MACON, Ga. - The way Bill Byrne sees it, the three-way Republican primary for governor is pretty easy to figure out.
"It's a choice between a single-issue candidate, a warm-and-fuzzy candidate and an issue-focused candidate," said the former Cobb County Commission chairman.
By his reckoning, state schools Superintendent Linda Schrenko is the first, former state Sen. Sonny Perdue is the second and he is the third.
It's the kind of straight talk that Atlanta Republicans have come to expect from Mr. Byrne.
The sometimes-gruff ex-Marine is just as likely to offer a four-letter response to a political opponent as he is to spell out a five-point plan to lower taxes or shore up Georgia's water supply.
At a candidates forum in Macon last week, Mr. Byrne acknowledged that his substance-over-style approach, combined with his lack of statewide name recognition, had him sitting in third place out of three candidates about two weeks before the Aug. 20 primary.
But don't expect him to talk less policy and kiss more babies to try to close the gap. He's sticking to issues.
"That's how I campaign, and that can be very boring in contrast to just walking up to people, smiling and telling them how nice they look," Mr. Byrne said.
"Bill's a very bright guy, but he's somewhat standoffish," said G. Woody Thompson, a Cobb County commis-sioner. "You can't get close to him ... and I got along with him probably as well as anybody."
Mr. Thompson said that the commission, under Mr. Byrne's leadership, was able to put aside differences and accomplish good things. But he said Mr. Byrne's take-no-prisoners approach might be tough for a Republican working with what's likely to still be a Democratic-controlled Legislature.
"He's not a consensus builder; it's either my way or the highway," Mr. Thompson said. "That's just the way he operates."
Topping Mr. Byrne's campaign platform is a five-point package of tax relief. It includes eliminating state taxes on the first $5,000 in income, offering permanent property-tax relief and eliminating state taxes on retirement income.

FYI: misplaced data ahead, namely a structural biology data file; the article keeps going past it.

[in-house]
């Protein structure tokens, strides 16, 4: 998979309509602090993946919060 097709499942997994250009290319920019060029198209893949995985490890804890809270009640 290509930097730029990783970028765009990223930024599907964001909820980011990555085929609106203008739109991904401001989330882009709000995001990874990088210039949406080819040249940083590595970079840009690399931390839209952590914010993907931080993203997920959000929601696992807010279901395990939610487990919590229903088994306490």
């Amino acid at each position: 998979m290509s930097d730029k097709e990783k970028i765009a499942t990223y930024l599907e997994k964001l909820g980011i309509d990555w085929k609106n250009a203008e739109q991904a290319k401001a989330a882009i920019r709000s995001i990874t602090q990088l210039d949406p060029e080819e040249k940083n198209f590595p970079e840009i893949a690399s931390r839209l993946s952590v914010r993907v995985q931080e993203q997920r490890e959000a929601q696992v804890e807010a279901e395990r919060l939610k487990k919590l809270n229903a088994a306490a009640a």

"You put that package of tax reductions on the table and it's pretty significant," Mr. Byrne said.
He's also pushing more local control over schools, improved public safety and transportation and assurances that Georgia has an adequate water supply in the future.
While he's made campaign stops in Savannah, Augusta and other cities throughout the state, Mr. Byrne's hopes start and stop in metro Atlanta.
There are 8.3 million people in Georgia. More than half of them live in the 10 largest counties, most of them clustered around the state capital.
With more than 607,000 residents, Cobb County is the state's third-largest county and one of its most Republican. It's the county where the crime rate dropped while population was rising and where Mr. Byrne led a commission that consistently rolled back property tax rates and effectively froze property assessments.
"My opponents are going to have to work very hard in other counties to offset my one county," said Mr. Byrne, who was elected commission chairman three times, most recently with about 70 percent of the vote.
Experts say that banking on home folks to put him over the top probably won't work for Mr. Byrne but that it does give him a good home base of support.
"Because Cobb County is such a Republican County, he has a strong base to build on there," said University of Georgia political science professor Charles Bullock. "He has hundreds of thousands of people who have at least lived in the area where he has been a major player.
"But he needs to get known far outside of that county, and there's not a ton of money for him to do that."
Last month, Mr. Byrne reported he had raised $343,000, with $72,100 of that money not yet spent. That leaves him far behind Mrs. Schrenko and Mr. Perdue, both of whom secured big loans to prop up their accounts.
And his metro Atlanta hopes may take a hit from an unusual source. In DeKalb County, controversial U.S. Rep. Cynthia McKinney is locked in a neck-and-neck race with state court Judge Denise Majette in the Democratic primary. Some Republicans in that district are expected to ask for a Democratic primary ballot so they can help toss Ms. McKinney.
"That's huge," Mr. Byrne said. "I've got a huge lead in DeKalb County among Republican voters, and when those folks cross over to vote for Denise Majette ... we're the loser.
"But that's typical of the damn Republican Party in Georgia."
Mr. Byrne's opponents are quick to point out his hair-trigger temper and controversial nature.
Along with his successes in Cobb County came some controversies. The commission found itself in the national headlines several years ago when it yanked funding from a theater that staged a play with homosexual themes.
Dr. Bullock said some politicians with similar dispositions have succeeded in Georgia. Another ex-Marine, Zell Miller, had a well-known short temper while governor but now enjoys tremendous popularity as a U.S. senator.
Mr. Byrne says he has no plans to try to sand down the rough edges. He'll stick to the issues and hope for the best, he says.
"If your message is wrong, I don't give a damn what you do, you're going to lose," Mr. Byrne said.
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